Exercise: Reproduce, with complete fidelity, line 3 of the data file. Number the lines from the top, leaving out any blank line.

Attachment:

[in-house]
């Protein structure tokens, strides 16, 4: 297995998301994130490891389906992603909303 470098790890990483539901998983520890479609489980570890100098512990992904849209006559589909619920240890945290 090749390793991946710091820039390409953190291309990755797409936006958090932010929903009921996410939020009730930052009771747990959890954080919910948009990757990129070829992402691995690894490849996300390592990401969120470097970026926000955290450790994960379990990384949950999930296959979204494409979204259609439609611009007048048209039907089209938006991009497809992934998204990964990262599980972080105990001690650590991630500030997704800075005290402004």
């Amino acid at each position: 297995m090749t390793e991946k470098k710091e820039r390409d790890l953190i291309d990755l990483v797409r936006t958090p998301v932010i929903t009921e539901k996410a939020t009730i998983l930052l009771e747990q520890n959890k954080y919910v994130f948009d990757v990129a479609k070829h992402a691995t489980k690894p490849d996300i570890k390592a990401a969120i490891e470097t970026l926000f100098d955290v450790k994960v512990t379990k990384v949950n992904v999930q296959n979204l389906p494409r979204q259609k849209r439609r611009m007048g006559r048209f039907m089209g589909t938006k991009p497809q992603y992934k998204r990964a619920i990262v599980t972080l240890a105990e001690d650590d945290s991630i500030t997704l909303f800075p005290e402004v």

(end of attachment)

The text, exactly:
């Amino acid at each position: 297995m090749t390793e991946k470098k710091e820039r390409d790890l953190i291309d990755l990483v797409r936006t958090p998301v932010i929903t009921e539901k996410a939020t009730i998983l930052l009771e747990q520890n959890k954080y919910v994130f948009d990757v990129a479609k070829h992402a691995t489980k690894p490849d996300i570890k390592a990401a969120i490891e470097t970026l926000f100098d955290v450790k994960v512990t379990k990384v949950n992904v999930q296959n979204l389906p494409r979204q259609k849209r439609r611009m007048g006559r048209f039907m089209g589909t938006k991009p497809q992603y992934k998204r990964a619920i990262v599980t972080l240890a105990e001690d650590d945290s991630i500030t997704l909303f800075p005290e402004v």